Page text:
Lessons from strange cases: Democracy, development, and the resource curse in the U.S. States

Published

Journal Article

The work linking natural resource wealth to authoritarianism and under-development suffers from several shortcomings. In this article, the authors outline those shortcomings and address them in a new empirical setting. Using a new data set for the U.S. states spanning 73 years and case studies of Texas and Louisiana, the authors are able to more carefully examine both the diachronic nature and comparative legs of the resource curse hypothesis than previous research has. They provide evidence that natural resource dependence contributes to slower economic growth, poorer developmental performance, and less competitive politics. Using this empirical setting, they also begin parsing the mechanisms that might explain the negative association between resource wealth and political and economic development. They draw implications from intranational findings for resource abundant countries across the world and suggest directions for future cross-national and cross-state work. © 2008 Sage Publications.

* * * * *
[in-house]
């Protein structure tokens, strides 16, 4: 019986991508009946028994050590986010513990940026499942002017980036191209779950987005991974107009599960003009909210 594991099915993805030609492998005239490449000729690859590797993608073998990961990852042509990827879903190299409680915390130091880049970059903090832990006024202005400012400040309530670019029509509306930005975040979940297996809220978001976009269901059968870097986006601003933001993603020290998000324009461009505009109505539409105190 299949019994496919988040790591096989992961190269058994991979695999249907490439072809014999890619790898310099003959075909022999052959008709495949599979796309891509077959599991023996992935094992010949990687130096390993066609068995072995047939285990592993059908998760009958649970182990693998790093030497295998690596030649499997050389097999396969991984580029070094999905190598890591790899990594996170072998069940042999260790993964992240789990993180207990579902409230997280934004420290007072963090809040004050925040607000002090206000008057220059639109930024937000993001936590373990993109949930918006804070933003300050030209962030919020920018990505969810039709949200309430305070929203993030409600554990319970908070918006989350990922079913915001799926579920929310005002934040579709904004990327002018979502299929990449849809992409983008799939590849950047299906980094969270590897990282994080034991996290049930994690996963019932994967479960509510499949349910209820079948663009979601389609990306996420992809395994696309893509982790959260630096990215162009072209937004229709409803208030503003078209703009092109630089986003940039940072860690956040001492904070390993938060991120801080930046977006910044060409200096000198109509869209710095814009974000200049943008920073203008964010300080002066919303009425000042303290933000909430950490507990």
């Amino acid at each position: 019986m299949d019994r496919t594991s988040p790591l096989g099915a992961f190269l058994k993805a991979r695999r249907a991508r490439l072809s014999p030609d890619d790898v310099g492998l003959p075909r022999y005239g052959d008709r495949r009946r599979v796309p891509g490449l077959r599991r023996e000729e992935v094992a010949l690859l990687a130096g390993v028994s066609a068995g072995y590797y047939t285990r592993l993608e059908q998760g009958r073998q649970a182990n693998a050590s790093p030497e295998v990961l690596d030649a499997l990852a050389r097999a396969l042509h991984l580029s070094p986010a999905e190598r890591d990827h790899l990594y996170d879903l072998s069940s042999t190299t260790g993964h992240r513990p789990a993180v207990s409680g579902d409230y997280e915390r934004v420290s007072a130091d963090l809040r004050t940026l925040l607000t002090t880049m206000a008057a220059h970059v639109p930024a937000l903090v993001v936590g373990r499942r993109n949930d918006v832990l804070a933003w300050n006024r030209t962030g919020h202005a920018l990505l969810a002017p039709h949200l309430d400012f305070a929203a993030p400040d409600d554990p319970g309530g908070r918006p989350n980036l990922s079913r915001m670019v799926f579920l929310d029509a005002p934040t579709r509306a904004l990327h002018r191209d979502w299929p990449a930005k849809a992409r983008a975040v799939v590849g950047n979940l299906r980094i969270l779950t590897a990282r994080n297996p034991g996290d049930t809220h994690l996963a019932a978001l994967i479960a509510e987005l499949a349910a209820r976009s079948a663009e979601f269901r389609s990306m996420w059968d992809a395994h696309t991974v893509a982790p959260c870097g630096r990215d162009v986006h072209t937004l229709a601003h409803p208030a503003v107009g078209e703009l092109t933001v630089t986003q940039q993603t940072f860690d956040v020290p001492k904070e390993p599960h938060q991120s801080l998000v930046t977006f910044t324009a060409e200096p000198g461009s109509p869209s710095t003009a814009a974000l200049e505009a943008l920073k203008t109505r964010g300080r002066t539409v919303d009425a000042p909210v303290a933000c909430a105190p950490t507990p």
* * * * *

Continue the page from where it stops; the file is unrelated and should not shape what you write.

Full Text

Duke Authors

Cited Authors

  • Goldberg, E; Wibbels, E; Mvukiyehe, E

Published Date

  • April 1, 2008

Published In

Volume / Issue

  • 41 / 4-5

Start / End Page

  • 477 - 514

Electronic International Standard Serial Number (EISSN)

  • 1552-3829

International Standard Serial Number (ISSN)

  • 0010-4140

Digital Object Identifier (DOI)

  • 10.1177/0010414007313123

Citation Source

  • Scopus